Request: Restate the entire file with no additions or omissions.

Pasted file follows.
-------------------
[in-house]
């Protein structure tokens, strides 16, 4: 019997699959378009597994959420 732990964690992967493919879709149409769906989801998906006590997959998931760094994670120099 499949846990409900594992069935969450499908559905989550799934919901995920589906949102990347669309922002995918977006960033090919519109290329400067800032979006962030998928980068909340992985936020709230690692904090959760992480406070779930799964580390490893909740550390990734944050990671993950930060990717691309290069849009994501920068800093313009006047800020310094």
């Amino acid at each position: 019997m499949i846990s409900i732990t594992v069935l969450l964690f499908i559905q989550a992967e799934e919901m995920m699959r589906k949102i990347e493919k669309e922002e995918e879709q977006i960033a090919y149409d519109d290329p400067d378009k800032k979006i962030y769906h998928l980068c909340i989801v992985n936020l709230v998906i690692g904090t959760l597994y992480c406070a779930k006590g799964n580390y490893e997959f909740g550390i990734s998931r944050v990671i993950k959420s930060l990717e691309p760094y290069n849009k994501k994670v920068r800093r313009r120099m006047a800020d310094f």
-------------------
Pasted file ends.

[in-house]
């Protein structure tokens, strides 16, 4: 019997699959378009597994959420 732990964690992967493919879709149409769906989801998906006590997959998931760094994670120099 499949846990409900594992069935969450499908559905989550799934919901995920589906949102990347669309922002995918977006960033090919519109290329400067800032979006962030998928980068909340992985936020709230690692904090959760992480406070779930799964580390490893909740550390990734944050990671993950930060990717691309290069849009994501920068800093313009006047800020310094």
């Amino acid at each position: 019997m499949i846990s409900i732990t594992v069935l969450l964690f499908i559905q989550a992967e799934e919901m995920m699959r589906k949102i990347e493919k669309e922002e995918e879709q977006i960033a090919y149409d519109d290329p400067d378009k800032k979006i962030y769906h998928l980068c909340i989801v992985n936020l709230v998906i690692g904090t959760l597994y992480c406070a779930k006590g799964n580390y490893e997959f909740g550390i990734s998931r944050v990671i993950k959420s930060l990717e691309p760094y290069n849009k994501k994670v920068r800093r313009r120099m006047a800020d310094f």